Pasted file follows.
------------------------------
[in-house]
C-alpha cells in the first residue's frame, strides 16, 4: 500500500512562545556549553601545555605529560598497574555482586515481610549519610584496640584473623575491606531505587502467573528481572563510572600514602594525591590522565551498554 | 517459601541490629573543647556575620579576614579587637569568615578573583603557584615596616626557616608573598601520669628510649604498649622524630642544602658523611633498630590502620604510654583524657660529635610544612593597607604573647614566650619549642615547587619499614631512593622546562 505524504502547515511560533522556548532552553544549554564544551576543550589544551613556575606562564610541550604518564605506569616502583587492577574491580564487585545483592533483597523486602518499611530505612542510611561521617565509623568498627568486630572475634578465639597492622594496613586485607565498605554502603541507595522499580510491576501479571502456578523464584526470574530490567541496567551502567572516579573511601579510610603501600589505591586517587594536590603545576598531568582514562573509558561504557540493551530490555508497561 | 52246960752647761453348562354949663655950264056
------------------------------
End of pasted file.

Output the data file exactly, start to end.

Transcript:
[in-house]
C-alpha cells in the first residue's frame, strides 16, 4: 500500500512562545556549553601545555605529560598497574555482586515481610549519610584496640584473623575491606531505587502467573528481572563510572600514602594525591590522565551498554 | 517459601541490629573543647556575620579576614579587637569568615578573583603557584615596616626557616608573598601520669628510649604498649622524630642544602658523611633498630590502620604510654583524657660529635610544612593597607604573647614566650619549642615547587619499614631512593622546562 505524504502547515511560533522556548532552553544549554564544551576543550589544551613556575606562564610541550604518564605506569616502583587492577574491580564487585545483592533483597523486602518499611530505612542510611561521617565509623568498627568486630572475634578465639597492622594496613586485607565498605554502603541507595522499580510491576501479571502456578523464584526470574530490567541496567551502567572516579573511601579510610603501600589505591586517587594536590603545576598531568582514562573509558561504557540493551530490555508497561 | 52246960752647761453348562354949663655950264056